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date: 01 October 2022

Khoja Isma’ilis in Canada and the United Stateslocked

Khoja Isma’ilis in Canada and the United Stateslocked

  • Karim H. KarimKarim H. KarimDepartments of Journalism and Islamic Studies, Carleton University

Summary

Khojas constitute the predominant group in the Shi’a Nizari Isma’ili movement of Islam, globally and in North America. They are of South Asian ethnicities and belong to the 700-year old Satpanth tradition. Other groups attached to the movement are indigenous to Syria, Iran, Afghanistan, Tajikistan, and China. Khojas have led them in the formation of a diaspora spanning Asia, Africa, Europe, North America, and Australasia. This transnational religious collectivity holds Aga Khan IV, who ascended to leadership in 1957, to be its Imam in lineal descent from ‘Ali ibn ‘Abi Talib and Fatima, the Prophet Muhammad’s daughter. He has established a “Seat of the Imamat” (also designated a “Diwan”) in Lisbon, Portugal, and he resides in France, from where he provides religious and worldly guidance to followers around the world. The Imam appoints the leaders of the system of councils that govern the jamats (communities) in various countries. His non-denominational Aga Khan Development Network (AKDN), which operates social, economic, and cultural programs, has become one of the world’s largest non-governmental organizations (NGOs).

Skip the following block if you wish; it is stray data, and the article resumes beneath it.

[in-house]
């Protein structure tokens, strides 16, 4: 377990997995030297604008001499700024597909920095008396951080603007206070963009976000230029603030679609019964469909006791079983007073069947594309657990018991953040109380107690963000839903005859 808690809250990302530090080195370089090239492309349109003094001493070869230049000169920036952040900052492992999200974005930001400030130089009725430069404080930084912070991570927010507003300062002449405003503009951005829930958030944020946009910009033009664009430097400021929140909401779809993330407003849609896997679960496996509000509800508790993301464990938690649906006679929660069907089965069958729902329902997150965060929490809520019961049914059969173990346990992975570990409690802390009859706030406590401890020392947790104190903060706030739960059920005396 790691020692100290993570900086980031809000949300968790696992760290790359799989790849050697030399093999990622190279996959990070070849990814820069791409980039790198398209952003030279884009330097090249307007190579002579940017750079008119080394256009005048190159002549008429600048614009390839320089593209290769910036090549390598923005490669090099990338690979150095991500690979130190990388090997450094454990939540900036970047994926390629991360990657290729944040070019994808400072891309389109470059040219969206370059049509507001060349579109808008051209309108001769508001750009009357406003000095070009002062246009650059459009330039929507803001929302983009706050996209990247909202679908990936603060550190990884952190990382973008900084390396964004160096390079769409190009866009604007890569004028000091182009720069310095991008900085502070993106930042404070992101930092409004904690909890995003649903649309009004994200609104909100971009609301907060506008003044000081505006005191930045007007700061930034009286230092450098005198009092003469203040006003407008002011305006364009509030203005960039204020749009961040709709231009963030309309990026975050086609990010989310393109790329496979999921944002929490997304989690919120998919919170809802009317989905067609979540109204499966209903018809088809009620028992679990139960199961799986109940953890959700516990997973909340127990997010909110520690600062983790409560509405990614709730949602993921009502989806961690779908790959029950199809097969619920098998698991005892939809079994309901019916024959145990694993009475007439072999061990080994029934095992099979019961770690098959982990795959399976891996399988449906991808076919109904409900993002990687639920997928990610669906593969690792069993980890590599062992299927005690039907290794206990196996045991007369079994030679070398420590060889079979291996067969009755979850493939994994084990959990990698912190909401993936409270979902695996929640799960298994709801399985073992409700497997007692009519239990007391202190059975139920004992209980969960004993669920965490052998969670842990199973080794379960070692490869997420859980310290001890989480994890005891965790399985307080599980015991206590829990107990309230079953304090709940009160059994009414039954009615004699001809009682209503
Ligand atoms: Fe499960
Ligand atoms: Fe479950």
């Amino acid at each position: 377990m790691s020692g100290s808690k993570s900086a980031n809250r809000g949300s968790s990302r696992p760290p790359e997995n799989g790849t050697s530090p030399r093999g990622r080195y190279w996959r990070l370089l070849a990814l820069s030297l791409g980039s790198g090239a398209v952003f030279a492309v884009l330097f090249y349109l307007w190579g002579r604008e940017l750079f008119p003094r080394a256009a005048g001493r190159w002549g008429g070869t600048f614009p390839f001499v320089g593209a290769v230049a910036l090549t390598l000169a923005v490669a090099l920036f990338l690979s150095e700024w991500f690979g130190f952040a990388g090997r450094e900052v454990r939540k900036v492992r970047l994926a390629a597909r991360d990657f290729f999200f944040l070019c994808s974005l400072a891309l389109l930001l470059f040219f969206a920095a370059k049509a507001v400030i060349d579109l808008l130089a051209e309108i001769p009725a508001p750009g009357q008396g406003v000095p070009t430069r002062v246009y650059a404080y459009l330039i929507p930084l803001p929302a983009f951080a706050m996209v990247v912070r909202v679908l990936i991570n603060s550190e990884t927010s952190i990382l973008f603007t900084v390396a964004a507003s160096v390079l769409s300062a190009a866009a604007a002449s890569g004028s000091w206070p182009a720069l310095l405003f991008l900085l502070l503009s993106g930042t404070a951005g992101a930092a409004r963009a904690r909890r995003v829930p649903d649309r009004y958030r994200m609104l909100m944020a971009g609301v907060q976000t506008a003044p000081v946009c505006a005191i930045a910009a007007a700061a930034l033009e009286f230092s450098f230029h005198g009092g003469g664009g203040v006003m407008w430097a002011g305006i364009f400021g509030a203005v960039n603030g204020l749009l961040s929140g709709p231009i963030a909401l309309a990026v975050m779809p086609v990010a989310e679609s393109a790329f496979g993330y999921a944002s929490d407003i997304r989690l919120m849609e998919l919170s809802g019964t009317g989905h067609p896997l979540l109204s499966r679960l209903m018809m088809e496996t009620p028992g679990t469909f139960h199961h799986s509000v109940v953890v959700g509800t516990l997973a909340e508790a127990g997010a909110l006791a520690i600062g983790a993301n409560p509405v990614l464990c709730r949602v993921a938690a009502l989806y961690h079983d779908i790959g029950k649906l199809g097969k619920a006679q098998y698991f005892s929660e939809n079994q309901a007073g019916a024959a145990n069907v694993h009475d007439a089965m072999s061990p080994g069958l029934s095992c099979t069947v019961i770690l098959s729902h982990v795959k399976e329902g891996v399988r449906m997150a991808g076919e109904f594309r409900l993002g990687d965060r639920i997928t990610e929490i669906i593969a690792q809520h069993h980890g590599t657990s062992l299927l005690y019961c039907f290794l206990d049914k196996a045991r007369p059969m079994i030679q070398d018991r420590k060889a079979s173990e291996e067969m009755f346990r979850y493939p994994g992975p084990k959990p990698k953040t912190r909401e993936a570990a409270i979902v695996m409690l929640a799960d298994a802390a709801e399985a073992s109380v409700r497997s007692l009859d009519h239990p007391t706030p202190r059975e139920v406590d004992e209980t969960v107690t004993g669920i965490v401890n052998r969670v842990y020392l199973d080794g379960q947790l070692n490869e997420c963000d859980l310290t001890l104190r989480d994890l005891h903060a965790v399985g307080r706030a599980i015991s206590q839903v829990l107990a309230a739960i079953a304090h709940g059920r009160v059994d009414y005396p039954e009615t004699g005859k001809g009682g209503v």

Elite Khoja families, particularly those of East African provenance, tend to dominate the leadership of the Imam’s institutions. They also have hegemony in the Canadian and American self-governance structures. As a group, Khojas are the wealthiest and most educated in the movement, offering substantial funding as well as professional and voluntary services to the Aga Khan’s institutional infrastructure. Their North American ranks provide a steady stream of monetary, physical, and intellectual resources for the Imam’s transnational programs.

However, a paradox lies at the heart of the movement. The Satpanth tradition and Khoja cultural identity has been in the process of marginalization since the early 20th century. A steady effort has sought to eliminate what are perceived to be “Hindu” aspects of the Khojas’ religious and cultural heritage. The movement’s research, educational and cultural bodies give minimal attention to Satpanth. An essentialized Isma’ili Muslim identity is favored over what was, since the movement’s earliest days, a pluralist pursuit of universal truth.

Subjects

  • Islamic Studies

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